There are two things which the average American is said to be confident of his ability to do. One is to write poetry, and the other is to edit a publication. That a vast number of our countrymen, aye, and countrywomen, too, do believe they are poets, is proved by the innumerable poems which are "pelted" at the editors of popular periodicals, and in fact at editors of publications of all descriptions, literary and otherwise; while as for the ability to edit a periodical, ho editor of a widely-circulated print but has received scores of letters from "A constant reader," "A friend," and "Scutarus," freely offering their advice as to how a publication should be conducted.
Though the idea is somewhat prevalent that the editorial position calls for no great degree of talent, and is a position of honor rather than labor, yet the contrary is the fact. No literary position or work calls for a higher degree of positive ability than the editorial, whether of literary or political publications. An editor has to be constantly on the alert to keep up with the times, and there are duties and annoyances which tend to make the situation anything but a bed of roses. The mere examination of the manuscripts offered is no small charge upon the time of the editor of a. literary magazine or paper. The number of articles of all kinds offered to the popular publications of the day almost exceeds belief. Not one-tenth part can be accepted; and when the reading and considering of this mass of manuscripts is taken into account, it will readily be seen that an editor's time is not all leisure. If all :hese manuscripts were written as they should be, :he task of their examination would be a much easier matter than it now is. But the irksomeicss of examination is much increased by writers who make use of thin, pale ink, and expect the editor to wear his eyes out in reading their offer. ngg; or they who write a straggling and almost indecipherable hand. If they but knew how aany manuscripts of the kind mentioned have been thrown into the waste-basket unread because V<M~ XIV.—30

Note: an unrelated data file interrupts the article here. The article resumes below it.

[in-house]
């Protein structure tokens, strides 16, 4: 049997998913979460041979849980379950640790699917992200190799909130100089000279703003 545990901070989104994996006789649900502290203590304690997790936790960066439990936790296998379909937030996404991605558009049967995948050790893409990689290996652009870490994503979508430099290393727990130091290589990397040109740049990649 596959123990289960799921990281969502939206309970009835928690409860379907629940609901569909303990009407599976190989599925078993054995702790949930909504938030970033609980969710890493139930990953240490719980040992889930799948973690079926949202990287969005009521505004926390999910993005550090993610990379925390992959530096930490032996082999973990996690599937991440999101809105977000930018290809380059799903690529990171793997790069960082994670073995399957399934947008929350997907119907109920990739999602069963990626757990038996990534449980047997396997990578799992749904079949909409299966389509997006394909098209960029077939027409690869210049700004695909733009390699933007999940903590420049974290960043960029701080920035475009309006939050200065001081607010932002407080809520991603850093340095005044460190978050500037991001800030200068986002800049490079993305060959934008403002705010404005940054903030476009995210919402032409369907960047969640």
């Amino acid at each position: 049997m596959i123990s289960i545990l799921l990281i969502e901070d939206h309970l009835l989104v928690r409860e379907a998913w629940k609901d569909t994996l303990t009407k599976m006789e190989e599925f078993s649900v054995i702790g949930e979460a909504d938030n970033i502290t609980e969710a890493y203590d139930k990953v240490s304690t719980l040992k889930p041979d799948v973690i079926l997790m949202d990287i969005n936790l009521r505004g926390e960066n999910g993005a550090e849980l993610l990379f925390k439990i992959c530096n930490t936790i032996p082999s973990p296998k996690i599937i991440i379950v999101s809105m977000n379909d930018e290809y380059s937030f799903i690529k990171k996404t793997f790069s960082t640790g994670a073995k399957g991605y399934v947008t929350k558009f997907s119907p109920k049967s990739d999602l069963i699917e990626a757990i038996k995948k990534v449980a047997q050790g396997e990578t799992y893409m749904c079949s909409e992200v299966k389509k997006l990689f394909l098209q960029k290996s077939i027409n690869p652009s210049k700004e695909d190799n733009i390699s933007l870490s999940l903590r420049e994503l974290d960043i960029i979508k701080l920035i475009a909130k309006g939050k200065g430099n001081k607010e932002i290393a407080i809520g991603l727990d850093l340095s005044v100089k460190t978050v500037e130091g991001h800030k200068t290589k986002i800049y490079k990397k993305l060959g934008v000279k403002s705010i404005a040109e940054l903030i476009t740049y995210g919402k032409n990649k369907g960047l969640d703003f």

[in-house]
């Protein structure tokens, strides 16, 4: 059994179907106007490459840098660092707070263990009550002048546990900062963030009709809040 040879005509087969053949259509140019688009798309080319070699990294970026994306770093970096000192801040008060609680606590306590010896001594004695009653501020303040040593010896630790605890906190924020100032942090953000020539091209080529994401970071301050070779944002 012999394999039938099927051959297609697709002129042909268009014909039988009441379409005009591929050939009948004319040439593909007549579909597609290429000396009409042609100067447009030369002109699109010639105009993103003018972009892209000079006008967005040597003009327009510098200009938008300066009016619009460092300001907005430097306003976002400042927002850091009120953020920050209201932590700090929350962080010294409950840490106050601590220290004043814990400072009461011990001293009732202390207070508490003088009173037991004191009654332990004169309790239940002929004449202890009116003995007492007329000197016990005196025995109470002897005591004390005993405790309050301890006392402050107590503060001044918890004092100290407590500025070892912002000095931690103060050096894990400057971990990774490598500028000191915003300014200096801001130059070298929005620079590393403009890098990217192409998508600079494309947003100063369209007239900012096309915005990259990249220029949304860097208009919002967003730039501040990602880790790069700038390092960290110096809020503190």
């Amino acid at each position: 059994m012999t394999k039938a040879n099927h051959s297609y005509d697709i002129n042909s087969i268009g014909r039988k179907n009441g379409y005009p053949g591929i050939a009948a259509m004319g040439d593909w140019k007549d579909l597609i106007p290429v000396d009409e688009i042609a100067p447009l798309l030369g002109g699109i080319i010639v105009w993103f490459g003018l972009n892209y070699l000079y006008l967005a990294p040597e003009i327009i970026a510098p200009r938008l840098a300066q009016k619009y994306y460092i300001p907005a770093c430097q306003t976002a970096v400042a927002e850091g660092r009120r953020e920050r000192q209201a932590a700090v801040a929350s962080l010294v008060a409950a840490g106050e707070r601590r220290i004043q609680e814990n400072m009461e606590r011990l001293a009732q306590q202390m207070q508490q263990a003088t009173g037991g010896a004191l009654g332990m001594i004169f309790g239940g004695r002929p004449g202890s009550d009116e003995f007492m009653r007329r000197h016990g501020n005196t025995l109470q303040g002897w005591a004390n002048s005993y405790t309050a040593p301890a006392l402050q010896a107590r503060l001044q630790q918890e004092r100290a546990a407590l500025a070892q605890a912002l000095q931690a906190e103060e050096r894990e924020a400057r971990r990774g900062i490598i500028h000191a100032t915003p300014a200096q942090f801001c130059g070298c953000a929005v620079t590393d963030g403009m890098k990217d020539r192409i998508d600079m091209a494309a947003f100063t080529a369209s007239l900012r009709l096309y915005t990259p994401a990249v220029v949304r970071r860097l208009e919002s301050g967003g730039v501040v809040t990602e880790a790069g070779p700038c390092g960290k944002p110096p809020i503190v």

of these faults, they would not be apt to try the editorial patience in the way they do. Some writers also roll their manuscript as tightly as possible, and send it in that form, when it should be sent flat; while again others write on both sides the sheet, or forget to place their name and address at the head of their manuscript, as it should always be so placed.
But these are not the only trying incidents in the life editorial. Many writers think their articles are not duly considered, and they fly into a rage and abuse the editor. They would be pleased to know why such an article in the last number was accepted and paid for, while theirs, which a fool could see was far superior to it in interest and popularity, was rejected. They refer to certain articles published, and say that if this favoritism to certain authors continues, they feel sure the magazine will steadily lose ground—they offered their manuscript in the hopes that it would be considered on its merits; but are grieved and astonished to see that it was not.
That only the manuscripts of known authors are either wished or accepted is an ineradicable idea with some writers. Every editor is familiar with this distrust of authors that their manuscripts are not examined or accepted because the writers are not known; and many take pains to say in a note to the editor that they have written for publication before, and hope the present offering will be accepted accordingly. But this belief that editors only desire or accept known authors' manuscripts is a fallacy—nothing could be more untrue. If those who so believe could see the leagues of manuscripts the editor patiently goes through in the hope of finding an article or poem of real worth, and could know the thrill he feels on finding that which he seeks, they would know the true state of the case. Merit in literature is sure to win its way when that merit is once perceived.
And then the appeals to the sympathies of the editor are very trying. The writer has been thrown on his or her own resources, and has taken to literature in the hope thereby to gain a